Too Much Positivity?

Is there such a thing as too much positivity? Quick answer: no, unless...

As you know from our name, Alive 'n Well, we believe in helping create a world that works for everybody; a society that is civil, even if there are important heated discussions; a country that upholds the rights of everyone regardless of how "different" they might be from us.

In other words, we embrace a positive way of regarding whatever is happening now.

We also are aware that positivity might seem scant for those affected by the pandemic, climate change or suffering of any kind. We know that--as a matter of science--the refusal to see life's difficulties and denying uncomfortable experiences can sicken someone emotionally or worse.

"Toxic positivity" is ultimately a denial of reality. Rather than saying "stay positive" to someone in a real crisis, listening to them without judgment or unsolicited advice conveys one's own positivity AS sympathy... wordlessly.

As the gratitude researcher Robert Emmons of UC Davis writes, “To deny that life has its share of disappointments, frustrations, losses, hurts, setbacks, and sadness would be unrealistic and untenable. Life is suffering. No amount of positive thinking exercises will change this truth.”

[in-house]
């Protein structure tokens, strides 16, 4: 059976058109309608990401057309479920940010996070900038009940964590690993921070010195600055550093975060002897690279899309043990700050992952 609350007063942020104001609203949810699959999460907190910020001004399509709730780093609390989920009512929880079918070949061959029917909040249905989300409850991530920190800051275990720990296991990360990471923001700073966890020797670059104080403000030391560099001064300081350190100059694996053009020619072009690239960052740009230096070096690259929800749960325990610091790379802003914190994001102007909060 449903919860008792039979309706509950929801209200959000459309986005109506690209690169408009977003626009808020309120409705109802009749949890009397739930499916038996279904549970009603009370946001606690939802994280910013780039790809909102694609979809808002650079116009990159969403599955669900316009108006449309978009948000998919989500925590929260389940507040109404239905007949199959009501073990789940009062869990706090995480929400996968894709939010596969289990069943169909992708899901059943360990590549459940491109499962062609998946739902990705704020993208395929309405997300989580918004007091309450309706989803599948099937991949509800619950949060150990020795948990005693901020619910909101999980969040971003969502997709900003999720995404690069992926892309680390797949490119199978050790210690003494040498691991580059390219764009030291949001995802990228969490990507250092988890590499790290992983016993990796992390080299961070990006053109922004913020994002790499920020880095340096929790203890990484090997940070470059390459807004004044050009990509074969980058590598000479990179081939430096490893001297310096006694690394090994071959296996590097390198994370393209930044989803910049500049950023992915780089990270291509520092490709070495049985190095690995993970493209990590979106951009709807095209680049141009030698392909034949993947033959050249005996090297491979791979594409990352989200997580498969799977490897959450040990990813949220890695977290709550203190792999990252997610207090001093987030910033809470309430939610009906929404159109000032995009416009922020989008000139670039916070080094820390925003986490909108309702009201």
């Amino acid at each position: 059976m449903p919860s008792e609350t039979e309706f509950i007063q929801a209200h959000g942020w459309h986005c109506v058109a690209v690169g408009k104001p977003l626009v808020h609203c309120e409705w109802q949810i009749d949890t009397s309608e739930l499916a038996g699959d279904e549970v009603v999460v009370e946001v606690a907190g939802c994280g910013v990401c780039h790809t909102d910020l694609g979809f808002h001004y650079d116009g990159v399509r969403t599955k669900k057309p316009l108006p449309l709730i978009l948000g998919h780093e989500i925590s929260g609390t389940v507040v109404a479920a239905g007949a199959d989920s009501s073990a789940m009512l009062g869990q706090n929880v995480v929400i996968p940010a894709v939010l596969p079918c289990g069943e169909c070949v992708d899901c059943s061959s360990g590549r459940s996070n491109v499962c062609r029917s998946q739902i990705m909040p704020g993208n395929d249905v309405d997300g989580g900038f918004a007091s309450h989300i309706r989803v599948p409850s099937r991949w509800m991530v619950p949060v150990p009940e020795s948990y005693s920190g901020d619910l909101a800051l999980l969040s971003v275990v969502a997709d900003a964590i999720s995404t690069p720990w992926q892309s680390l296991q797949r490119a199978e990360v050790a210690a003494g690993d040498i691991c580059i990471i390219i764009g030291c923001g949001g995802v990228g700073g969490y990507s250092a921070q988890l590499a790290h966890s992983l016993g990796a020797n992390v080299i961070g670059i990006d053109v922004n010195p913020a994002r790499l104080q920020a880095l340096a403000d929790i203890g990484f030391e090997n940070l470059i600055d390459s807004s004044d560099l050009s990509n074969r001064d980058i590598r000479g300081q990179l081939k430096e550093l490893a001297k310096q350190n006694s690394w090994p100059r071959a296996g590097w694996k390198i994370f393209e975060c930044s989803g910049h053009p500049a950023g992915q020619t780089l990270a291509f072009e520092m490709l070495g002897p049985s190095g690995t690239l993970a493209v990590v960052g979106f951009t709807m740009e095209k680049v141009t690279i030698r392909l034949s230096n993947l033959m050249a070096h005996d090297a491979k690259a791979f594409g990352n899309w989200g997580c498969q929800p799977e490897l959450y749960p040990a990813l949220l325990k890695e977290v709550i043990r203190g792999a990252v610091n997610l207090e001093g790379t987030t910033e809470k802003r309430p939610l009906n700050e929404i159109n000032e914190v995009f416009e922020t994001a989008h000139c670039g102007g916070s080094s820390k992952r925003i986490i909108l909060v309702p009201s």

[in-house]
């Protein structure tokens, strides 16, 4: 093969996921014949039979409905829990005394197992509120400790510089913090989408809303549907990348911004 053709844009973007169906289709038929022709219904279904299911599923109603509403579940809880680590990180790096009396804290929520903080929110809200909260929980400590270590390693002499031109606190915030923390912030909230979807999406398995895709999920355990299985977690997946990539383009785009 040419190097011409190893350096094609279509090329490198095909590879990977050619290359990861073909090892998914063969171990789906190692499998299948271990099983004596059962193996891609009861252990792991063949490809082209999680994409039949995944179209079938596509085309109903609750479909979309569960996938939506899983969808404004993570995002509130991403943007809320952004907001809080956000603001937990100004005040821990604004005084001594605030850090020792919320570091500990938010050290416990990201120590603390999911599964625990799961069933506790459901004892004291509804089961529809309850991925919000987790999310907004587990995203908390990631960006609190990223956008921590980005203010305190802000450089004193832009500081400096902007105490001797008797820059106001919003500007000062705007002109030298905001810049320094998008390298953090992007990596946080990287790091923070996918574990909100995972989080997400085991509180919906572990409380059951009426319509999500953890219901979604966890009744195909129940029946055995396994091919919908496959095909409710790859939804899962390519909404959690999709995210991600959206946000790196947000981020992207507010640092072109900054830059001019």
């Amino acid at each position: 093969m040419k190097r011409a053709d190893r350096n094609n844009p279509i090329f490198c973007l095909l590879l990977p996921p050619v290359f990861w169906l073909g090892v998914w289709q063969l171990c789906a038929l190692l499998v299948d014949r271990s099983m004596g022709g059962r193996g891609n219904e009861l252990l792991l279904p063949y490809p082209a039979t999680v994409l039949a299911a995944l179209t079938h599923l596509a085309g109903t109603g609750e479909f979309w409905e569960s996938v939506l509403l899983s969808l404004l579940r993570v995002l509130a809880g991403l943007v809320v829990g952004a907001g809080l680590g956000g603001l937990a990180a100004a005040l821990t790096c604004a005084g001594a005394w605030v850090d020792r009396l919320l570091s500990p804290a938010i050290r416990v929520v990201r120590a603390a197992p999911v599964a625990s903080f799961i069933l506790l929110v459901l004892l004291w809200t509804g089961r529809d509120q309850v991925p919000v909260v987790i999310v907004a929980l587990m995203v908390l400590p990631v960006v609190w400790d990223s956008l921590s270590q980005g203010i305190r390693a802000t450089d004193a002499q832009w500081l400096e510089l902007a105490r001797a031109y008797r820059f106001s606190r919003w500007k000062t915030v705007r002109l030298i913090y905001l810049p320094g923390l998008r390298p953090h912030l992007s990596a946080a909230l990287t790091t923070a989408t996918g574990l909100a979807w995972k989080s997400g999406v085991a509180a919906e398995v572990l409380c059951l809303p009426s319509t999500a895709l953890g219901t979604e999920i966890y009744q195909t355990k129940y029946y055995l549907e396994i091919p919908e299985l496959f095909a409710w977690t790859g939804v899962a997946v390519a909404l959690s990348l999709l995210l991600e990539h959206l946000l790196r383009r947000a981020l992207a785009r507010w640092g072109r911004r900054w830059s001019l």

So, what's helpful? Psychologist and Holocaust survivor Viktor Frankl coined the phrase "tragic optimism." This way of living inspires a search for meaning amid the inevitable tragedies of human existence. Sometimes nothing short of miraculous are the ways people have been re-born after going through tragedy, grief and loss: they have greater appreciation of life and intense love of others, increased compassion, sense of purpose and even spiritual renewal. Frankl wrote, "No matter what happens, we always possess the ability to decide what to make of our condition."

Optimizing a tragedy changes how you process the event and it upgrades your worldview. Kristi Nelson, the executive director of A Network for Grateful Living, faced her own mortality at the age of 33, when she received a cancer diagnosis and had to undergo multiple surgeries, chemo and radiation. Nevertheless, she writes that she was constantly on the lookout for opportunities to cultivate gratefulness:

I was in the hospital, separated from all my friends and family and tethered to all kinds of IVs and dealing with pain. And yet, I had nurses and technicians and doctors and cleaners who came into my room every single day. I remember thin